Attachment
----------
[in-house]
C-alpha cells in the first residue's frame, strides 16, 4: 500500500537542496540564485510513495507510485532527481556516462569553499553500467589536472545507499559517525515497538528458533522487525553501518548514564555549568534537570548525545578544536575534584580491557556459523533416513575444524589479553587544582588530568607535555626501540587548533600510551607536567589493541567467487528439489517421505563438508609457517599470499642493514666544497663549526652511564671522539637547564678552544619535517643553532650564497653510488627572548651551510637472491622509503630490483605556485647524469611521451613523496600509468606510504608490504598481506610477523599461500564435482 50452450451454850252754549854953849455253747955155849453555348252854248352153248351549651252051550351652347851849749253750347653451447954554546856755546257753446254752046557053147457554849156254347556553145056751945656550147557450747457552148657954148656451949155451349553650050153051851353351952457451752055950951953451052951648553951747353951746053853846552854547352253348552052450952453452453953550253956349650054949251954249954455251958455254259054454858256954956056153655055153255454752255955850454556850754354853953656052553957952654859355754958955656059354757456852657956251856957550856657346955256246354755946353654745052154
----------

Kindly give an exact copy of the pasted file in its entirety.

[in-house]
C-alpha cells in the first residue's frame, strides 16, 4: 500500500537542496540564485510513495507510485532527481556516462569553499553500467589536472545507499559517525515497538528458533522487525553501518548514564555549568534537570548525545578544536575534584580491557556459523533416513575444524589479553587544582588530568607535555626501540587548533600510551607536567589493541567467487528439489517421505563438508609457517599470499642493514666544497663549526652511564671522539637547564678552544619535517643553532650564497653510488627572548651551510637472491622509503630490483605556485647524469611521451613523496600509468606510504608490504598481506610477523599461500564435482 50452450451454850252754549854953849455253747955155849453555348252854248352153248351549651252051550351652347851849749253750347653451447954554546856755546257753446254752046557053147457554849156254347556553145056751945656550147557450747457552148657954148656451949155451349553650050153051851353351952457451752055950951953451052951648553951747353951746053853846552854547352253348552052450952453452453953550253956349650054949251954249954455251958455254259054454858256954956056153655055153255454752255955850454556850754354853953656052553957952654859355754958955656059354757456852657956251856957550856657346955256246354755946353654745052154